In ruling on certain summary judgment motions, the district court concluded that Florida law governs the interpretation of the policy. The court further acknowledged that a Florida intermediate appellate decision in Perez v. Michigan Mutual Ins. Co., 723 So.2d 849 (Fla.Dist.Ct.App.1999), held that a retail lessee of Ford was covered by the same Michigan Mutual policy at issue here.
The Florida court in Perez emphasized that Item 1 of the auto supplement lists the "Named Insured" as "Ford Motor Company, its U.S. Subsidiaries and any person to whom an automobile has been assigned, leased or loaned." (Emphasis added.) From this language, the Perez court concluded that retail lessees were insureds and thus entitled to coverage as persons to whom the automobile was leased.6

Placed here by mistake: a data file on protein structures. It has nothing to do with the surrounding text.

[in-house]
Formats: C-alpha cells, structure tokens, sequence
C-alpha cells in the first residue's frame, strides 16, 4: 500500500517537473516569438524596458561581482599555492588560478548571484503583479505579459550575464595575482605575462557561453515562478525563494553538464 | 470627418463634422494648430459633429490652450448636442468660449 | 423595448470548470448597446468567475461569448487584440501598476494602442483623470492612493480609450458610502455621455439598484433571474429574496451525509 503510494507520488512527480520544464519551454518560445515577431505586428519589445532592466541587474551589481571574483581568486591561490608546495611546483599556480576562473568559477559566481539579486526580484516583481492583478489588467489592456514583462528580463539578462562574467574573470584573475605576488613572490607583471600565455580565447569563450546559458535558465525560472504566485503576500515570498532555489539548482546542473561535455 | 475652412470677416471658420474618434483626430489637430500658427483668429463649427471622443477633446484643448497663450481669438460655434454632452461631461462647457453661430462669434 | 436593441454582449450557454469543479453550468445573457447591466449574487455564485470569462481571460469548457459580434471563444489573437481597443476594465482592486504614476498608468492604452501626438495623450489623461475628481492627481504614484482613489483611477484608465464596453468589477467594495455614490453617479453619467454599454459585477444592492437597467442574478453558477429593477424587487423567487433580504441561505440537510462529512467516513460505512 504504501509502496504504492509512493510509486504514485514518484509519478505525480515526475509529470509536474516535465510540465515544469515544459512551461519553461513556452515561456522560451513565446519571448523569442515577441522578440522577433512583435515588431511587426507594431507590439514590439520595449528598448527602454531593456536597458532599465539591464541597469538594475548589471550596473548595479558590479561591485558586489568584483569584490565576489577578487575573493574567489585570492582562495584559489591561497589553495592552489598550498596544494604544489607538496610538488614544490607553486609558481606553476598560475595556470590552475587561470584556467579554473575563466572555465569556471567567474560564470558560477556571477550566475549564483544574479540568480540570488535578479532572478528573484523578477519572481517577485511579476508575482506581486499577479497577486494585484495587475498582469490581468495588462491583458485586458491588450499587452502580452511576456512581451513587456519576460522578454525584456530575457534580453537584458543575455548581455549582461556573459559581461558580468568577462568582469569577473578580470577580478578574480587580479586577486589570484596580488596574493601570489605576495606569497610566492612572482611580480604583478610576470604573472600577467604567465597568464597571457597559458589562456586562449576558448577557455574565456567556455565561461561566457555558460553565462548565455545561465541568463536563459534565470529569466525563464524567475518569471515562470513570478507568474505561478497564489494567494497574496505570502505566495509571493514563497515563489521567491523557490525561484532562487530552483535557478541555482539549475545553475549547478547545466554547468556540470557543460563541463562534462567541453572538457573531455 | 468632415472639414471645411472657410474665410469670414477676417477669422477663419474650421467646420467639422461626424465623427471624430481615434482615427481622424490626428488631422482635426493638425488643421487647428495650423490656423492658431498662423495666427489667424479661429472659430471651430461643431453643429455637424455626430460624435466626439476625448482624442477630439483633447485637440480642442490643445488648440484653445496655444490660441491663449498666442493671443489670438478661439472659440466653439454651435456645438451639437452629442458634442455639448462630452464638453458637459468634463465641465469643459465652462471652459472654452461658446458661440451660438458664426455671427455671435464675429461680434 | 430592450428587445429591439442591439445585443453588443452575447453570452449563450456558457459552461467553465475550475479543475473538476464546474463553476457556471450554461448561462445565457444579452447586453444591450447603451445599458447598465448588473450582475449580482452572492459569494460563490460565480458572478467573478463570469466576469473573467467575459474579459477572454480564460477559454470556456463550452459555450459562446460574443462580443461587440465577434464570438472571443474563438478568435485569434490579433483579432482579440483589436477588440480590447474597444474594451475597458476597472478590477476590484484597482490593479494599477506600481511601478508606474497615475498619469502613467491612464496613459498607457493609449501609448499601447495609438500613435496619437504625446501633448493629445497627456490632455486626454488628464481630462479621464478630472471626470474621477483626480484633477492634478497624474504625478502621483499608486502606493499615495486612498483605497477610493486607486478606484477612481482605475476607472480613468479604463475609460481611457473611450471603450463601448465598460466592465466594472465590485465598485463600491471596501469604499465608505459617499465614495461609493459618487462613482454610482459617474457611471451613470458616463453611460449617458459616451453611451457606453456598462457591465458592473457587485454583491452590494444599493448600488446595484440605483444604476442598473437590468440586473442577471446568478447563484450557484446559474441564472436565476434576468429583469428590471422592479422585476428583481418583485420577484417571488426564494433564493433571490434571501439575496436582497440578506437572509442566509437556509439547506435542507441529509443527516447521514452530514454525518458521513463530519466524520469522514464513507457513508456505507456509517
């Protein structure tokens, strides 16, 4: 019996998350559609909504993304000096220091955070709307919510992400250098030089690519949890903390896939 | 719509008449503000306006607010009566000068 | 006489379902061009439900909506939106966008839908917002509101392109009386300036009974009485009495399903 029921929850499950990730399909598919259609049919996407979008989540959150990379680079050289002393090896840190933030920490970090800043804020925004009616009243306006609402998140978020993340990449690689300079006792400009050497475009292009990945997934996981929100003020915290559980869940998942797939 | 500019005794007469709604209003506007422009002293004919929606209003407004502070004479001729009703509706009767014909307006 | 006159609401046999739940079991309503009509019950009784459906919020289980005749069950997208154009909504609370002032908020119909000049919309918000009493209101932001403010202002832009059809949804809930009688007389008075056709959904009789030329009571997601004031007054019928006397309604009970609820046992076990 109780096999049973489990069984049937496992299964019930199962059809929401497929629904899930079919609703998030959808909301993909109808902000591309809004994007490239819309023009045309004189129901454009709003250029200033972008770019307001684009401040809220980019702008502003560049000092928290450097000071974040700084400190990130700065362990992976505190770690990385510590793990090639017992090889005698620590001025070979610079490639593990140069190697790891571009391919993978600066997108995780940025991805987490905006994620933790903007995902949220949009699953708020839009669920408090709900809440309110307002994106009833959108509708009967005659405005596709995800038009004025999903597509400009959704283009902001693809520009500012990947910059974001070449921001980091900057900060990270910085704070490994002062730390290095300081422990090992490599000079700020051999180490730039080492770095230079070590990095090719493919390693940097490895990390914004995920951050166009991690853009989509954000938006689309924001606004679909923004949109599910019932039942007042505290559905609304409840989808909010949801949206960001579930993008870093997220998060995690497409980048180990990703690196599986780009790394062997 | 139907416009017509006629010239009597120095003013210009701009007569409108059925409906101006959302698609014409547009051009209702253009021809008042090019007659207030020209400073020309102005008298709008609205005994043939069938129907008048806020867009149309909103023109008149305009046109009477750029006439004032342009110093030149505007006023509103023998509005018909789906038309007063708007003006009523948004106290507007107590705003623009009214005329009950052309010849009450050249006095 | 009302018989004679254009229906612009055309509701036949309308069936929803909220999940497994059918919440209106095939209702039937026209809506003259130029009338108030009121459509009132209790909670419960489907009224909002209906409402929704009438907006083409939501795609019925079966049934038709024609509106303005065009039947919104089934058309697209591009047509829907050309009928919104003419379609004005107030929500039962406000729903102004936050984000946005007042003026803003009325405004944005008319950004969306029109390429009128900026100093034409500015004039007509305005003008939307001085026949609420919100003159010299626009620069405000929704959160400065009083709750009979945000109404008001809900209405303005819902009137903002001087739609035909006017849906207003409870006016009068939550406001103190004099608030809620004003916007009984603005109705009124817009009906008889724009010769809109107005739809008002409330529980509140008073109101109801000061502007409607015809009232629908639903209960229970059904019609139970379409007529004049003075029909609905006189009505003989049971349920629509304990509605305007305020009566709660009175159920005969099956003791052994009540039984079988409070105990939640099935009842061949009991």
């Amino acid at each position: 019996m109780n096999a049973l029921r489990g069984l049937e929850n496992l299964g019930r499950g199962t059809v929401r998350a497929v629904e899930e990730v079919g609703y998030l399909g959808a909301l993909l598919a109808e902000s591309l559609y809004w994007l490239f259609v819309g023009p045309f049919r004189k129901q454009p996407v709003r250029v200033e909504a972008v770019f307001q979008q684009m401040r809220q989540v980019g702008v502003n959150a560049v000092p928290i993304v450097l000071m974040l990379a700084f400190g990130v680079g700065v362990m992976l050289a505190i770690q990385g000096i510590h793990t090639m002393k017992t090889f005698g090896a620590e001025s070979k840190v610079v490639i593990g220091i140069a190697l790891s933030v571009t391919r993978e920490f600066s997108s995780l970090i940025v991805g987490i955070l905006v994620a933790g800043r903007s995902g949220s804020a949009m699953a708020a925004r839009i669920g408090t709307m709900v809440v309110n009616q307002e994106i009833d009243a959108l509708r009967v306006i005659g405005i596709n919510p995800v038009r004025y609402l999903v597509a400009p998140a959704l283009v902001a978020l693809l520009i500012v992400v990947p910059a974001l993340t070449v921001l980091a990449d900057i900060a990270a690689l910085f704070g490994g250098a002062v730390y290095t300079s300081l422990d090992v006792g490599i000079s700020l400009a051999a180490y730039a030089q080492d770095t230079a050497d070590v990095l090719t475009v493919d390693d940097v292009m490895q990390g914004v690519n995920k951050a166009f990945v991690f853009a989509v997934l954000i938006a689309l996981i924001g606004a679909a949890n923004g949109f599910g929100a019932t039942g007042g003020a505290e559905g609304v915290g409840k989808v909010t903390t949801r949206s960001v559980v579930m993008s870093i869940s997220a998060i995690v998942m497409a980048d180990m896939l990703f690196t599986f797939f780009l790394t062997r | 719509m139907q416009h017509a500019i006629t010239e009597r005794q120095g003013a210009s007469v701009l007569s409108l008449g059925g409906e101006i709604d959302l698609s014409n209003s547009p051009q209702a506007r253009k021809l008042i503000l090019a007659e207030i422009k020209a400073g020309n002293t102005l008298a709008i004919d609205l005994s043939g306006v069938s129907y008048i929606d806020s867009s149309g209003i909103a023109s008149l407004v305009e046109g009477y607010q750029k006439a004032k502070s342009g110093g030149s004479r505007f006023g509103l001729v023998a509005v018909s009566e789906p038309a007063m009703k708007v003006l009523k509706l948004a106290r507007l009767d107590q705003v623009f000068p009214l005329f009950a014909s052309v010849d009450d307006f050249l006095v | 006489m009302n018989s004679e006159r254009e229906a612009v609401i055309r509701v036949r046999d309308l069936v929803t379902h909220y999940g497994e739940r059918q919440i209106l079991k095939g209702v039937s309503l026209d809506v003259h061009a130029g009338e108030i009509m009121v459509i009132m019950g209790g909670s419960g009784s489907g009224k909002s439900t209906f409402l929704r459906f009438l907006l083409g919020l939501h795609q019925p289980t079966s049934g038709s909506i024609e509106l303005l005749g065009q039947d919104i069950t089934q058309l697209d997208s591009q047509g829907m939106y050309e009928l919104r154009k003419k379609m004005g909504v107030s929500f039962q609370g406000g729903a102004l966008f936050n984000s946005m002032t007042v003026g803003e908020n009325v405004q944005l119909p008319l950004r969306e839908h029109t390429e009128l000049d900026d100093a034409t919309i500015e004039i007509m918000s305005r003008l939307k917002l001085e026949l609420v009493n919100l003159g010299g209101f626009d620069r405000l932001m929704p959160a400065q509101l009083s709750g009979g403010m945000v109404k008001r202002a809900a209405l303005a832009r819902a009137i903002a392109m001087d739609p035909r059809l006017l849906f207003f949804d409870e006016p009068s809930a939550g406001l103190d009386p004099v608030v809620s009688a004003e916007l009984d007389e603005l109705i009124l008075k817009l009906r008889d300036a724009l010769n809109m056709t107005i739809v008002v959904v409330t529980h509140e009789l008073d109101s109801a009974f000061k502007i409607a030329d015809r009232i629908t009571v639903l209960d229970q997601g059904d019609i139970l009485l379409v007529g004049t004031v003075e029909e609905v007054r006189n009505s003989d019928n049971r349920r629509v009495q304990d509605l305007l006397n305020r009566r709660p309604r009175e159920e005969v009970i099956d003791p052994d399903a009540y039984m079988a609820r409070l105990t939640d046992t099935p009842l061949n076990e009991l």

The federal district court, however, disagreed with the Perez decision for several reasons. First, the district court noted that Item 2 (following Item 1 on the same Declarations sheet) entitled "description of auto," in effect limits the coverage to certain vehicles and expressly directs the reader to "See Endorsement Number FO RD 04." In turn, Endorsement Number FO RD 04 to the auto supplement defines "your covered auto" under that supplement as only autos with certain tag designations, as follows:
Any auto which has been designated with the following tag letters:
L - Leased Vehicles
E - Executive Vehicles
S - Sales Vehicles